A peatland in Eden

Where would your peatland Eden be? A small, secluded peatland nestled into a low saddle of the Japanese Alps? An isolated, hummocky bank of frozen moss surrounded by clattering, cracking icebergs on the Antarctic Peninsula?  The high, exposed blanket peatland landscapes of Dartmoor in the UK? Or a rugged, red lawn of wind-rippled moss with mountains for neighbours in Patagonia? At times, each and every one of these places has felt like our peatland Eden as we have been lucky enough to travel the boggy world. (And yes, we really do consider Dartmoor to be as special as all these other places!) But a couple of weeks ago, our peatland Eden was just that – a peatland, at Eden. The Eden Project, in Cornwall, to be precise.

For those of you who might not be familiar with the Eden Project, it is a unique visitor attraction in southwest England – its site, an abandoned china clay quarry, was transformed from an exhausted, rocky pit to, well, a horticultural Eden, by the addition of two huge geodesic domed biomes that simulate a tropical rainforest and a Mediterranean landscape. Once these are  coupled with a huge outdoor biome that homes plants from the world’s temperate regions, a concert venue that has hosted some of the biggest names in music, an educational charity and, in the past couple of months an Eden degree course, you have something more approaching a phenomenon than a mere tourist attraction.

So where does Bogology come into this, I’m sure you’re wondering? The Eden estate is not restricted to the area of the old clay works, but covers 260 acres of land surrounding it, and within those vast tracts, nestles a fragment of peatland. For some time, staff at Eden have had their eye on this little gem, aware of its potential importance in terms of biodiversity and as an educational resource, but unsure how to develop it. So, thanks to a collaboration between the University of Exeter, where Tom and I work, and the Eden Project, us Bogologists and members of the Eden team came together and formed a plan to find out more.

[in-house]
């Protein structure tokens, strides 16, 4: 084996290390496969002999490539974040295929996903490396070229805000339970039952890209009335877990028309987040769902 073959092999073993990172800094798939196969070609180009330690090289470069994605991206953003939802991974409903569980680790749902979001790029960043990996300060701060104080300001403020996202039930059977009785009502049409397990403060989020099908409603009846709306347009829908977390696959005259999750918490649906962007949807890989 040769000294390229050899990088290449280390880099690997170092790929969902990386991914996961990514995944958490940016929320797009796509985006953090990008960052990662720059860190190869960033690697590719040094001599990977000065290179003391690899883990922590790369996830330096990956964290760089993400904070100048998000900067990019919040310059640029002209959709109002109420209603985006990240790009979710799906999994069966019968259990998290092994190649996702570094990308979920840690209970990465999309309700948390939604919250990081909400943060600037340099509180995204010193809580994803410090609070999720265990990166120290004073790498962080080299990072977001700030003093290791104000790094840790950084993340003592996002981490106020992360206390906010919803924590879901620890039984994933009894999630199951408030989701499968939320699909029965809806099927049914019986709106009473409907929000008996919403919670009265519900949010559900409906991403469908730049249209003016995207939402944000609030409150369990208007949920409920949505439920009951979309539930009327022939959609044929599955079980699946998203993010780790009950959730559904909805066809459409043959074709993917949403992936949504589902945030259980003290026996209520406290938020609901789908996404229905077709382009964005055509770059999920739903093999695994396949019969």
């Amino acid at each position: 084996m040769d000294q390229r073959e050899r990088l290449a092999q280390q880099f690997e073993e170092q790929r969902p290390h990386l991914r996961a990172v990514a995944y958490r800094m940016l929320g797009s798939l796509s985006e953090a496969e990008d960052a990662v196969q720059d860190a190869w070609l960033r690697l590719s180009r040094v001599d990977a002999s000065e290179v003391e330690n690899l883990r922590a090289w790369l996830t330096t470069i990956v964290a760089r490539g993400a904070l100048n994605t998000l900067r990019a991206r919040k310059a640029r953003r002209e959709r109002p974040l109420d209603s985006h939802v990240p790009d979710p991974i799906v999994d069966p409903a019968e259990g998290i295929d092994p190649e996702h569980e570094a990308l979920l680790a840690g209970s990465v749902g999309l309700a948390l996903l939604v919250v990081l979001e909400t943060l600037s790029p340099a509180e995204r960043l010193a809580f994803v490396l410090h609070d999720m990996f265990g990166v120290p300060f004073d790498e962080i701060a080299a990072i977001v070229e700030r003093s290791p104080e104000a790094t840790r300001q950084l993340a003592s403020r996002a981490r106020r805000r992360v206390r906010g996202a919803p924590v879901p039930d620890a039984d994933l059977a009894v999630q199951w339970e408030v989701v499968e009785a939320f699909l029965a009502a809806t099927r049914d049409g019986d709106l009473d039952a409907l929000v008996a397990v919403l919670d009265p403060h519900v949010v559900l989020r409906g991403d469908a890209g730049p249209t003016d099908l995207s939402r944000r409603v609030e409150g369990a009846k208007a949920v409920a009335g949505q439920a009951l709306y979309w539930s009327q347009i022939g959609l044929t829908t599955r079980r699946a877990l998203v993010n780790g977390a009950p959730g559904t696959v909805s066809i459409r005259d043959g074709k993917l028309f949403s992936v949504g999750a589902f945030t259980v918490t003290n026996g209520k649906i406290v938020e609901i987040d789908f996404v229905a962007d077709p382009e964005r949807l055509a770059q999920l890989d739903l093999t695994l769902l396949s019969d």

This, in a round-about way, is how we came to be on our peatland Eden recently. As part of our successful funding bid we will carry out a belt and braces assessment of the past and present of this small peatland’s history and current health, with an eye to helping it fulfil its future potential. We teamed up with some other Exeter colleagues who specialise in peatland restoration and monitoring and headed on the 90 minute journey on a sunny morning in early October, as the south-west experienced something of an Indian summer. Tom, myself and our colleague Mark took care of the past – depth probing across the site to find its deepest spot whilst assessing general changes in its stratigraphy before taking a core that we will date and analyse using a range of methods to reconstruct a ‘History of Eden’. Our colleagues Dave and Naomi took care of the present – using a terrestrial laser scanner and differential GPS system to develop a detailed model of the peatland to understand its hydrological functioning. Dave and Naomi had also planned to employ a UAV – or unmanned aerial vehicle – to fly over the site and take aerial photos. Complicated regulations meant that in the end, we decided to switch to a kite to do the same thing. And on a windless day of fieldwork, they proved themselves ever inventive and never defeated in the aims of science by employing the world’s largest selfie stick!

When all of this data is developed and put together over the coming months, it will provide a unique insight into the site that tells the story of its past, assesses its present condition and makes recommendations about its future. So, in years to come, if or when you happen to visit the Eden Project, as a member of the public or on a school or college educational trip, remember to look out for and ask about Eden’s peatland Eden!

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